Feeds

Hand over the goodies, Brazil tells Chocolate Factory

StreetView legal roadshow out for one more tour

Securing Web Applications Made Simple and Scalable

Google has until the end of this week to hand over information collected by its StreetView vehicles in Brazil.

In a judgement published Thursday November 7, a federal district court judge has agreed with the country's IBDI (Institute of Computer Policy and Rights) that the Chocolate Factory should hand the court private data collected by its StreetView vehicles in that country.

The decision confirms a July case that made a similar order. Google has opposed handing over the data on the basis that there is no relevant legislation in Brazil, but Judge Carla Patricia Friar Nogueira Lopes said passages in the country's constitution covering the protection of privacy are sufficient to allow the order to be stand.

According to El Globo (and Google Translate), by the end of this week, Google will have to hand over the data, or be liable for daily fines of 100,000 Brazilian Reals, up to a maximum of R1 million (about $US430,000 on the current exchange rate).

The IBDI wants the data to determine whether Google has been over-indulging in its data collection. If the data demonstrates mass data-collection by Google (including over-slurping open WiFi hotspots), the institute hopes to launch a class-action lawsuit.

As in other countries, Google has long ago pulled the WiFi slurping software from its StreetView vehicles, and told the court the data wasn't used in its products or services.

Brazil is planning legislation, dubbed Marco Civil de Internet, that would provide a civil rights framework for that country's Internet users. The legislation has been criticised by Google and Facebook for its requirement that data be stored within Brazil's borders rather than being shipped back to US data centres.

The country has already made it mandatory that government e-mail systems have to use open source software and store their data on-premises. ®

Application security programs and practises

More from The Register

next story
ONE EMAIL costs mining company $300 MEEELION
Environmental activist walks free after hoax sent share price over a cliff
HP, Microsoft prove it again: Big Business doesn't create jobs
SMEs get lip service - what they need is dinner at the Club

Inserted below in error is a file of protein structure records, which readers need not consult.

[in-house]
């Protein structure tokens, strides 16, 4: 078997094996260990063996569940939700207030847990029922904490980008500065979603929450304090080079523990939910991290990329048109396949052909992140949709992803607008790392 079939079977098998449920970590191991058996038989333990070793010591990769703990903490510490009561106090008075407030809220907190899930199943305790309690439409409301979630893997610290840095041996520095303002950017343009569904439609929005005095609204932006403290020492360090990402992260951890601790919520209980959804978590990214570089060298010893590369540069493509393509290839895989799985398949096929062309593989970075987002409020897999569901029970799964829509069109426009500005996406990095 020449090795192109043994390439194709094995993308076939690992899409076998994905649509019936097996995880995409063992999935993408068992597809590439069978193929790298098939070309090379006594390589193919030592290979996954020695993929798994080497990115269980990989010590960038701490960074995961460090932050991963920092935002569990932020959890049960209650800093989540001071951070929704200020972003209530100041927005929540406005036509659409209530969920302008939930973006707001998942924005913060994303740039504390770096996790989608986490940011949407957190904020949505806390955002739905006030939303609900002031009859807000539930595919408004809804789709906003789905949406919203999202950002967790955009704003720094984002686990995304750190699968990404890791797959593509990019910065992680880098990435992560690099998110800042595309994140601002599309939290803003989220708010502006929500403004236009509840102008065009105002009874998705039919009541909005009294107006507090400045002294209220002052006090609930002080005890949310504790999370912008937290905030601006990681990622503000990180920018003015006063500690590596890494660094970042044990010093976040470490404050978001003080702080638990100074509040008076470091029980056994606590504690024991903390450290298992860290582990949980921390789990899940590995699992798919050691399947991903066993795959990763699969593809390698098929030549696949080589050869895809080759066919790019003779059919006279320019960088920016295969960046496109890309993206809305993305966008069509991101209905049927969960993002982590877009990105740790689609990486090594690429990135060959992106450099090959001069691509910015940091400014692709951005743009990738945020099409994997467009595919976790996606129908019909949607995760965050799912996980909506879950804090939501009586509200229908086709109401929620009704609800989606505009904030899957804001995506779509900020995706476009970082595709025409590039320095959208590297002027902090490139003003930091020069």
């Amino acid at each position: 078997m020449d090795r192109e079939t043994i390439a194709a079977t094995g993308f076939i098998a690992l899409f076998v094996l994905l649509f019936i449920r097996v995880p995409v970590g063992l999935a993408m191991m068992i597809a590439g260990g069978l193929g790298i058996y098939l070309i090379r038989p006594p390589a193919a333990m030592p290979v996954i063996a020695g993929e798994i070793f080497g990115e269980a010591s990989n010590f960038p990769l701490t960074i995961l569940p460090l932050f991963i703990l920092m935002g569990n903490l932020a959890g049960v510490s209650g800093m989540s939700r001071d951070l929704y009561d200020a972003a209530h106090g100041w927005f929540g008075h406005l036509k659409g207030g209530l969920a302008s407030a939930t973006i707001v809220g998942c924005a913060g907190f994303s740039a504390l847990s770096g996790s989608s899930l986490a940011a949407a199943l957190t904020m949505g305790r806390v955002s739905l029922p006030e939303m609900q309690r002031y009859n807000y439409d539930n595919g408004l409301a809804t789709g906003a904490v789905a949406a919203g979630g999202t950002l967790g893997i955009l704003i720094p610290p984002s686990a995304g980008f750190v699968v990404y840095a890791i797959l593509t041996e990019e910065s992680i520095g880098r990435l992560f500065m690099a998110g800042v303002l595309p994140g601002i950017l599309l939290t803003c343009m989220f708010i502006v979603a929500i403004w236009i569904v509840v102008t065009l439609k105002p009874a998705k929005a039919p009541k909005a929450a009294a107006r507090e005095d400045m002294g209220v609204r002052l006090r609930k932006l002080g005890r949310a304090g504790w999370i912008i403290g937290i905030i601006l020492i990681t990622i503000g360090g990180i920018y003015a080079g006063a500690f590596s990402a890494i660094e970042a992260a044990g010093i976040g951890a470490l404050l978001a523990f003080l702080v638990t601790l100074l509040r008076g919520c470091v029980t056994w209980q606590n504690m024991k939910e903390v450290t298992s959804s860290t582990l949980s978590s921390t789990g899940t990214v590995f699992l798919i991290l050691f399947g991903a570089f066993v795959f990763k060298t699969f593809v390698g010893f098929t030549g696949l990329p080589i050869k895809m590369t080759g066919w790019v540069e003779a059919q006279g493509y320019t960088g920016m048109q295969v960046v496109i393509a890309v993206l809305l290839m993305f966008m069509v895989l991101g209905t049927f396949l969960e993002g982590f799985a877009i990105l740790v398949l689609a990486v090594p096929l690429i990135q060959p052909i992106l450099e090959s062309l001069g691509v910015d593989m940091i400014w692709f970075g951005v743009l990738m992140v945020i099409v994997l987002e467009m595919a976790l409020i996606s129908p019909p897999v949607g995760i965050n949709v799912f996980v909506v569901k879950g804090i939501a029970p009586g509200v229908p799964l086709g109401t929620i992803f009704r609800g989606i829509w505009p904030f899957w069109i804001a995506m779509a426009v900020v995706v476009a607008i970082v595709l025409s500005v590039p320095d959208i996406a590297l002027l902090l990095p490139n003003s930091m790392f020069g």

Arrr: Freetard-bothering Digital Economy Act tied up, thrown in the hold
Ministry of Fun confirms: Yes, we're busy doing nothing
Help yourself to anyone's photos FOR FREE, suggests UK.gov
Copyright law reforms will keep m'learned friends busy
Apple smacked with privacy sueball over Location Services
Class action launched on behalf of 100 million iPhone owners
EU's top data cops to meet Google, Microsoft et al over 'right to be forgotten'
Plan to hammer out 'coherent' guidelines. Good luck chaps!
US judge: YES, cops or feds so can slurp an ENTIRE Gmail account
Crooks don't have folders labelled 'drug records', opines NY beak
UK government officially adopts Open Document Format
Microsoft insurgency fails, earns snarky remark from UK digital services head
prev story

Whitepapers

Top three mobile application threats
Prevent sensitive data leakage over insecure channels or stolen mobile devices.
Implementing global e-invoicing with guaranteed legal certainty
Explaining the role local tax compliance plays in successful supply chain management and e-business and how leading global brands are addressing this.
Boost IT visibility and business value
How building a great service catalog relieves pressure points and demonstrates the value of IT service management.
Designing a Defense for Mobile Applications
Learn about the various considerations for defending mobile applications - from the application architecture itself to the myriad testing technologies.
Build a business case: developing custom apps
Learn how to maximize the value of custom applications by accelerating and simplifying their development.